I understood where they were coming from. After all, if they decided at some point to join a Conservative synagogue—even one that was very welcoming of interfaith families—since “patrilineal descent” isn’t recognized by the Conservative movement, their daughter might be allowed to be enrolled in Religious School without converting, but she would have to convert before being allowed to become a
I understood and respected their motivation to shield their daughter from the potential future pain of having her Jewishness questioned…of being told by others that because her mother wasn’t Jewish, she wasn’t Jewish, even though she’d been living as a Jew her entire life and had always identified as a Jew. My own daughter, simply because she was born to a Jewish mother, will never have to endure such painful questioning of her identity by others; why should Nancy and Drew have to worry that their daughter would have to deal with such questioning?
But still, I felt that by embracing Nancy and Drew’s “solution” to “convert” a child that I would already consider Jewish, I wouldn’t be holding true to my belief in the legitimacy of “patrilineal descent.” And so while I acknowledged the benefits of the couple “converting” their daughter while she was still a baby, I also expressed my concerns.
Whether Nancy or Drew will take their daughter to a mikveh for conversion while she is still a baby is their decision to make, and I will honor whatever decision they come to. But it saddens me that they have to make such a decision: choosing between their own liberal Jewish beliefs and the desire for their daughter to be recognized as a Jew by the larger Jewish community.
What would you do in Nancy and Drew’s situation? Would you take your child to the mikveh? What if the child were adopted and neither of the biological parents were Jewish?
My weekend was full of babies – and beautiful ways to welcome them into the world.
Saturday started off with a baby naming ceremony for my cousin’s daughter. My cousin is in an interfaith marriage, and they are raising their children Jewish. When it was time for her aliyah (the honor of being called to say the blessing over the Torah reading), the rabbi invited the whole family up, even getting a chair for the new big brother to stand on so he could see the Torah and be part of what was going on. The whole congregation seemed to share in the joy as we welcomed this family and their adorable little girl into the community.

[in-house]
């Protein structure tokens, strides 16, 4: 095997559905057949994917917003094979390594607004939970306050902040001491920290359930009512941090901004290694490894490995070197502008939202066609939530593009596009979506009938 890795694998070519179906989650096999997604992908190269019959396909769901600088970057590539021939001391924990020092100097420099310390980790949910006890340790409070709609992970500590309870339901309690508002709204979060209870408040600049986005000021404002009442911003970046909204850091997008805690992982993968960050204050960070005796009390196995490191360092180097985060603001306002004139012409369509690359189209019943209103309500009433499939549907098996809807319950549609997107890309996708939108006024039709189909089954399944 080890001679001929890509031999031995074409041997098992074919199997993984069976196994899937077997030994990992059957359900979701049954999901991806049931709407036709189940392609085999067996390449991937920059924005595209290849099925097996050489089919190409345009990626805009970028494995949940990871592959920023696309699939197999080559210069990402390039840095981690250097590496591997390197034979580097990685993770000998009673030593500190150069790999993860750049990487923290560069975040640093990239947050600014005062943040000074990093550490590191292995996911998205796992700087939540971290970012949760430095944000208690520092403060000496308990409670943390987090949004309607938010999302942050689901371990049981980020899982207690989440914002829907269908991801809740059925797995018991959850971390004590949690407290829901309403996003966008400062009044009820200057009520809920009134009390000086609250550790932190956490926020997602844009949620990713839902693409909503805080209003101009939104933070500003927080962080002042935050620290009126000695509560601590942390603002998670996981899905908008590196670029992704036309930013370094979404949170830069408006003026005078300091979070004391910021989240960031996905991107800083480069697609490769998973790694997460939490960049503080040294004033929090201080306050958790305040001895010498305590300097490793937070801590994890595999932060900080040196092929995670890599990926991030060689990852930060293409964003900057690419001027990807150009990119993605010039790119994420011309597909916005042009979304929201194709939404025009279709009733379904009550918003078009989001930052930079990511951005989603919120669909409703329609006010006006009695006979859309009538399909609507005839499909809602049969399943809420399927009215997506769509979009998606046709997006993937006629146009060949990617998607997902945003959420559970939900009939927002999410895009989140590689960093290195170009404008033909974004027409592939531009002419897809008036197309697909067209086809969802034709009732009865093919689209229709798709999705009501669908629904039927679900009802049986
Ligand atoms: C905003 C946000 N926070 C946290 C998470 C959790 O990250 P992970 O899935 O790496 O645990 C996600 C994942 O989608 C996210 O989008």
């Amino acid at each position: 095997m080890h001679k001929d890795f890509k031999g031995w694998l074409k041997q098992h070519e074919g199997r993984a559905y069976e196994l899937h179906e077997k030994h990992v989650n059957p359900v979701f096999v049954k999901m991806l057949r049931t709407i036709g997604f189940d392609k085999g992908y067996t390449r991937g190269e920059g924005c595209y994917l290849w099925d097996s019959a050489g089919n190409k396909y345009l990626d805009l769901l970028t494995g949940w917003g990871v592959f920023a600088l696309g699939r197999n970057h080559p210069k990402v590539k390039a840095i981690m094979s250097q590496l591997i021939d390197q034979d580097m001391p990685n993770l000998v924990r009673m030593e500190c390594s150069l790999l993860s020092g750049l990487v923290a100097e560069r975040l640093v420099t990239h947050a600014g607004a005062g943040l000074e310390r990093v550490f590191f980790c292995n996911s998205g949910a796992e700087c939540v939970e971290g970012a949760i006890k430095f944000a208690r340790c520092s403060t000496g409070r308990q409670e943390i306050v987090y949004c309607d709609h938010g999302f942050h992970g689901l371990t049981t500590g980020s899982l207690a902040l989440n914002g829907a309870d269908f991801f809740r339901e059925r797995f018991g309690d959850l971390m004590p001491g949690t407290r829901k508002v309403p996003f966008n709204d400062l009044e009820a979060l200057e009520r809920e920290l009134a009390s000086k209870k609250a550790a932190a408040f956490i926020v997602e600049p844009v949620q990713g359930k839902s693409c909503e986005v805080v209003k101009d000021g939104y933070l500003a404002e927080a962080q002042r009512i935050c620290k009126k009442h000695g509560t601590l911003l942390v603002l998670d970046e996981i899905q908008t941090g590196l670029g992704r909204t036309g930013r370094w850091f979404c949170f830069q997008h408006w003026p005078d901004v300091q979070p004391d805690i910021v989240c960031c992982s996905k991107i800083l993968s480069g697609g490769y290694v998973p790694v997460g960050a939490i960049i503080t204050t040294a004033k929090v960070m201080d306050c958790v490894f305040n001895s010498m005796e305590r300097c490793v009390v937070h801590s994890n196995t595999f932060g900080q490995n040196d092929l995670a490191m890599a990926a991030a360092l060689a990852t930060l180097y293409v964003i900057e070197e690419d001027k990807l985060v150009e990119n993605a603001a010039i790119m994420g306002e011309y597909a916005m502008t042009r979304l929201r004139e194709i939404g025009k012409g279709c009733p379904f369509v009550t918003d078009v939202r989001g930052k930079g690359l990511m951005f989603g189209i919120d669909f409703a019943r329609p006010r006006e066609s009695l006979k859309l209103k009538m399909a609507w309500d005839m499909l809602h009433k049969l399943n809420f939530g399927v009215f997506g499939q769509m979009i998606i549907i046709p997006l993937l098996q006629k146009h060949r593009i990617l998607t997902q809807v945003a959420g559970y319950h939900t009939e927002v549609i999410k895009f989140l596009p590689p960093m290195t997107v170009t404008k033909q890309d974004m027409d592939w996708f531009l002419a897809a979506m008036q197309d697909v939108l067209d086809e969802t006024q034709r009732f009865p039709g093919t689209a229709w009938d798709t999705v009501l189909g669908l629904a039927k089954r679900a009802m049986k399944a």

Later that afternoon, I attended a “baby blessing” party for a friend of mine who is due in July. Neither she nor her husband is Jewish, but they invited all of the guests to share a blessing, poem or song in honor of the parents-to-be and their baby. The husband’s family is from India so they actually incorporated part of a traditional Indian baby blessing ceremony into the afternoon. The women were invited to paint my friend’s cheeks with sandalwood and her forehead with vermilion. We placed bracelets on her arms and the baby is supposed to be able to hear the clinking sound of the bracelets in the womb. We offered words or songs of blessing for the new parents and for a safe birth.
When I was trying to figure out what words I could offer, I looked at some of InterfaithFamily’s materials, including our Brit Bat booklet. There I found a familiar prayer—the Shehekhiyanu—said whenever you experience something new or do something for the first time. This was the perfect blessing for me to say in honor of all the friends and family that were gathered for the ceremony and in honor of my friends’ first born! I was glad to be able to offer something from my Jewish tradition that could resonate with everyone there.
The day was another reminder to me of the beauty of Judaism and the ways it can help us add meaning and joy to the special moments of our life.